Petitioner's conviction was final on June 10, 1989. As this was prior to the enactment of AEDPA, petitioner is entitled to the additional grace period discussed above. His petition challenging his conviction was therefore required to be filed on April 24, 1997. His current petition was not filed until April 7, 2008. Absent any statutory tolling, petitioner's current challenge to his conviction will be barred by the statute of limitations.

The statute of limitations period is tolled for the time a properly filed application for post-conviction relief is pending in the state court. See 28 U.S.C. § 2244(d)(2). To be "properly filed," the application must be authorized by, and in compliance with, state law. See Artuz v. Bennett, 531 U.S. 4 (2000); see also Allen v. Siebert, 128 S.Ct. 2 (2007); Pace v. DiGuglielmo, 544 U.S. 408 (2005) (holding that, regardless of whether there are exceptions to a state's timeliness bar, time limits for filing a state post-conviction petition are filing conditions and the failure to comply with those time limits precludes a finding that the state petition is properly filed). A state court application for post-conviction relief is "pending"during all the time the petitioner is attempting, through proper use of state court procedures, to present his claims. See Nino v. Galaza, 183 F.3d 1003, 1006 (9th Cir. 1999). It is not, however, considered "pending" after the state post-conviction process is concluded. See Lawrence v. Florida, 549 U.S. 327 (2007) (holding that federal habeas petition not tolled for time during which certiorari petition to the Supreme Court was pending). In addition, where the petitioner unreasonably delays between state court applications, there is no tolling for that period of time. See Carey v. Saffold, 536 U.S. 214 (2002). If the state court does not explicitly deny a post-conviction application as untimely, the federal court must independently determine whether there was undue delay. See id. at 226-27.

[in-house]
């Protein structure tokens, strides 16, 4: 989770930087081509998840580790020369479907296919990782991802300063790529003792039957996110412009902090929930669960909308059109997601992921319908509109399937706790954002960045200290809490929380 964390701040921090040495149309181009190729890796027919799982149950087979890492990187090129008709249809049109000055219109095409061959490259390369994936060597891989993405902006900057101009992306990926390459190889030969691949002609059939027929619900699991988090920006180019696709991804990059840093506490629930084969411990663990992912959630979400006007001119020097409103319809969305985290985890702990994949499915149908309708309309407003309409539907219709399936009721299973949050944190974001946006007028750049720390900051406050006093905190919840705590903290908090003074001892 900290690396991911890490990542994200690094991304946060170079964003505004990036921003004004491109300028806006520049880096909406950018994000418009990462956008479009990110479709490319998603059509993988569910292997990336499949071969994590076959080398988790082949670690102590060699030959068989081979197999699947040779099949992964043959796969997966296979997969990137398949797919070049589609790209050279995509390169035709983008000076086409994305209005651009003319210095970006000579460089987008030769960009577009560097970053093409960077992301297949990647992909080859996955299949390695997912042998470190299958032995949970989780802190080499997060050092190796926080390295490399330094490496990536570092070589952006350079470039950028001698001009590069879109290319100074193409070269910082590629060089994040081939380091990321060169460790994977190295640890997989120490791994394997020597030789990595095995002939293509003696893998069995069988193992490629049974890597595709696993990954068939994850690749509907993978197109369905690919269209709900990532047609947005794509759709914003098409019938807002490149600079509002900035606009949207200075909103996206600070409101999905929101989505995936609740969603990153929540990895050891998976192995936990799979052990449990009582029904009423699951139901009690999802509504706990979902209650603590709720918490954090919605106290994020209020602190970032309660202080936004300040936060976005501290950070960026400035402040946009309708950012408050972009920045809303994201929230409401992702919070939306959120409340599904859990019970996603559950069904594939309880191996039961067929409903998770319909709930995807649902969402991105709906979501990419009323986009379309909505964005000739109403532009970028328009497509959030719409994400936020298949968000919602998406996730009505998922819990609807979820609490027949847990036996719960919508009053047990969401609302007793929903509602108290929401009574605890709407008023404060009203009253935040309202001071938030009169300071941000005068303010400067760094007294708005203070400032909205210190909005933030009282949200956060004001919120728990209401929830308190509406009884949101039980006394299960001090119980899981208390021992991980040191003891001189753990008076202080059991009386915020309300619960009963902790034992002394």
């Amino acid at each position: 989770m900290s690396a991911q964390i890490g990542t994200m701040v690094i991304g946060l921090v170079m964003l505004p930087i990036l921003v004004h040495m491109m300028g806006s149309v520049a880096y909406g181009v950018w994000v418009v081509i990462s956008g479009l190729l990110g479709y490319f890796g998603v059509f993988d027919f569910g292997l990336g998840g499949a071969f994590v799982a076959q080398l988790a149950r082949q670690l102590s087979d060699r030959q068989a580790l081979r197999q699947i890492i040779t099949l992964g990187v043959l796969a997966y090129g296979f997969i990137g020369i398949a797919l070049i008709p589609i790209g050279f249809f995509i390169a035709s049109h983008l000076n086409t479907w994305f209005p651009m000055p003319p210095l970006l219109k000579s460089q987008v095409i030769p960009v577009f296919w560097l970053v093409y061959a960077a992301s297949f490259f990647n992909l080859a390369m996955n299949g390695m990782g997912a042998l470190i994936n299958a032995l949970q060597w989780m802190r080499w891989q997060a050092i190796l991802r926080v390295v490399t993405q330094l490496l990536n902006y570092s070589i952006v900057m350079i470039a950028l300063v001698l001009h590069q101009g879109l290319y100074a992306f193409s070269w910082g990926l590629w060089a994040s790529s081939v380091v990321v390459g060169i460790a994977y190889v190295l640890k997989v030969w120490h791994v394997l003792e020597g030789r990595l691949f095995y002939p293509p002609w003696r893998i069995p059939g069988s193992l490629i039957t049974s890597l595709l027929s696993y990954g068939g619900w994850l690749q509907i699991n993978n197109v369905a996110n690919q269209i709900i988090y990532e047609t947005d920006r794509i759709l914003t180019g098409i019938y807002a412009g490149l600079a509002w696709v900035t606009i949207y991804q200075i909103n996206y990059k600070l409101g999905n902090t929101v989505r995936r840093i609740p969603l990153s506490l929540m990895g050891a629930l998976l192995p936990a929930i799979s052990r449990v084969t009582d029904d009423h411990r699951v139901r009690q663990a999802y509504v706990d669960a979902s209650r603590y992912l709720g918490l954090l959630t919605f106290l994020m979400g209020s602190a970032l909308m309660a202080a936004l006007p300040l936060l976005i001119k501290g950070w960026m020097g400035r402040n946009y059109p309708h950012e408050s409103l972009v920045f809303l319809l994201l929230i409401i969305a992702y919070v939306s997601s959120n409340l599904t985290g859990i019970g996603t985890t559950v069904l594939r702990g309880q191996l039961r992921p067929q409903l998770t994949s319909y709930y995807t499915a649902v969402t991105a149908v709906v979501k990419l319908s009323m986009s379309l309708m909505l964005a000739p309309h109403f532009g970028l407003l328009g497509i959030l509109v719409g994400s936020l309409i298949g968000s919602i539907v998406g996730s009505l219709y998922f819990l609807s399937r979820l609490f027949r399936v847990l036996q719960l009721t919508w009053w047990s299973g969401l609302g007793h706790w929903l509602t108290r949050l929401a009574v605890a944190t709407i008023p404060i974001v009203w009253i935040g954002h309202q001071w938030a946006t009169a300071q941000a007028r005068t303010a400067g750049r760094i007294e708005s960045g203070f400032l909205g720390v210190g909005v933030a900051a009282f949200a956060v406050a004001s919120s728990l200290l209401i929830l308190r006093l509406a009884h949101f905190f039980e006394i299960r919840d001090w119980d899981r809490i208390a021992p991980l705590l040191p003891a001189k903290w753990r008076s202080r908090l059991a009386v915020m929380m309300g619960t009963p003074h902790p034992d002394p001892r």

There is no tolling for the interval of time between post-conviction applications where the petitioner is not moving to the next higher appellate level of review. See Nino, 183 F.3d at 1006-07; see also Dils v. Small, 260 F.3d 984, 986 (9th Cir. 2001). There is also no tolling for the period between different sets of post-conviction applications. See Biggs v. Duncan, 339 F.3d 1045 (9th Cir. 2003). Finally, the period between the conclusion of direct review and the filing of a state post-conviction application does not toll the limitations period. See Nino, 1983 F.3d at 1006-07.

Here, petitioner's conviction was final in 1989. Respondent claims the only post-conviction petitions for relief that petitioner filed began in 2006. Petitioner does not challenge this assertion. It appears that petitioner did not file any timely post-conviction challenges to his conviction. A review of the decisions from the state court denials of petitioner's petitions for writ of habeas corpus only addressed petitioner's denial of parole claims.

Therefore, the undersigned finds that petitioner is not entitled to any statutory tolling of the statue of limitations. Petitioner had until April 24, 1997, in which to file a timely challenge to his convictions, which he failed to do. Petitioner's claims in his current petition challenging his ...